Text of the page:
In the mid-1950s, there were children who read comic books and built forts and then there was Barry Kieselstein-Cord, a now-critically acclaimed New York City–born jewelry designer whose early hobbies included carving totem poles.
In fact, Kieselstein-Cord was proficient at carving by the time he was eight years old. His hobby fueled what would become deep interests in Native American art and in the natural world around him. Kieselstein-Cord made more carvings, and eventually began to explore metalwork and craft jewelry in his teens. Today he creates rings, necklaces and other jewelry and accessories so divine that they are as much wearable sculptures as they are personal adornment.
Kieselstein-Cord studied at Parsons School of Design and the American Craft Institute. He has long been enamored of illustration, architecture, photography and other disciplines, and even as a world-renowned jeweler, Kieselstein-Cord has always considered his true identity as a sculptor. ”I don’t make jewelry; I do sculptures for the body,” he has said.
Kieselstein-Cord designed his first sterling silver collection in 1972, and a year later, the collection was presented for sale at Georg Jensen’s Manhattan flagship store. Kieselstein-Cord’s partnership with the legendary Danish silverware firm meant that his work would reach an international audience. It was also around this time that the designer began to work with fashion titans Perry Ellis and Calvin Klein.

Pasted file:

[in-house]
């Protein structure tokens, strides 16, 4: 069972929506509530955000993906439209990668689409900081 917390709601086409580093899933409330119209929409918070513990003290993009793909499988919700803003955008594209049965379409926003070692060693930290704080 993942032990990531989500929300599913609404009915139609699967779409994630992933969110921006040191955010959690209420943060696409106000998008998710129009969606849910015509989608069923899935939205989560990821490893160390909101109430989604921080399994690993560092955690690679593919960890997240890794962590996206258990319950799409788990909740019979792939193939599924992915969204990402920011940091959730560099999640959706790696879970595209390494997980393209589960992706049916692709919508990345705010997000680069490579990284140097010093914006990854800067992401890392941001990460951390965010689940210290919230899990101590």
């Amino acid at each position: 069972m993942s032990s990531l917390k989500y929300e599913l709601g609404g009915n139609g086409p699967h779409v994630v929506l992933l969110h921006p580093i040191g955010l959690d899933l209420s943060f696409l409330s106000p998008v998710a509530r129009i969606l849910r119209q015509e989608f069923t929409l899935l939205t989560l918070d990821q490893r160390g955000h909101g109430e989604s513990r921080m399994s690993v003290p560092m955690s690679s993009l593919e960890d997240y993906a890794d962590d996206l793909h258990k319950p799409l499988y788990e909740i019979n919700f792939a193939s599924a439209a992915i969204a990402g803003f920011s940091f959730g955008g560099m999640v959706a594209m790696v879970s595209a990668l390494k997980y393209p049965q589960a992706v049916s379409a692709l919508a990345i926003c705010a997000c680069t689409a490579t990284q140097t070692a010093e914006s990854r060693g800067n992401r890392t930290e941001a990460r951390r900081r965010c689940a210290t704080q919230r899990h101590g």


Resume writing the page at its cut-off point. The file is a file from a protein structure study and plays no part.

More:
By the late 1970s, Kieselstein-Cord had begun to integrate gold and gemstones into his work. During this decade he designed much-lauded belt buckles, and some of his most sought-after collections — including Crocodile, Pompeii and Borgia — followed a decade later. On today’s secondary market, those 1980s-era designs are enjoying a resurgence. Names like Henry Dunay and Kieselstein-Cord are being reappraised as icons of contemporary design.
Tom Hanks, Oprah Winfrey, Sir Elton John, Jack Nicholson, Barack Obama and Giorgio Armani are all known collectors of Kieselstein-Cord’s work. His designs have found their way into the Louvre in Paris and the Metropolitan Museum of Art in New York City.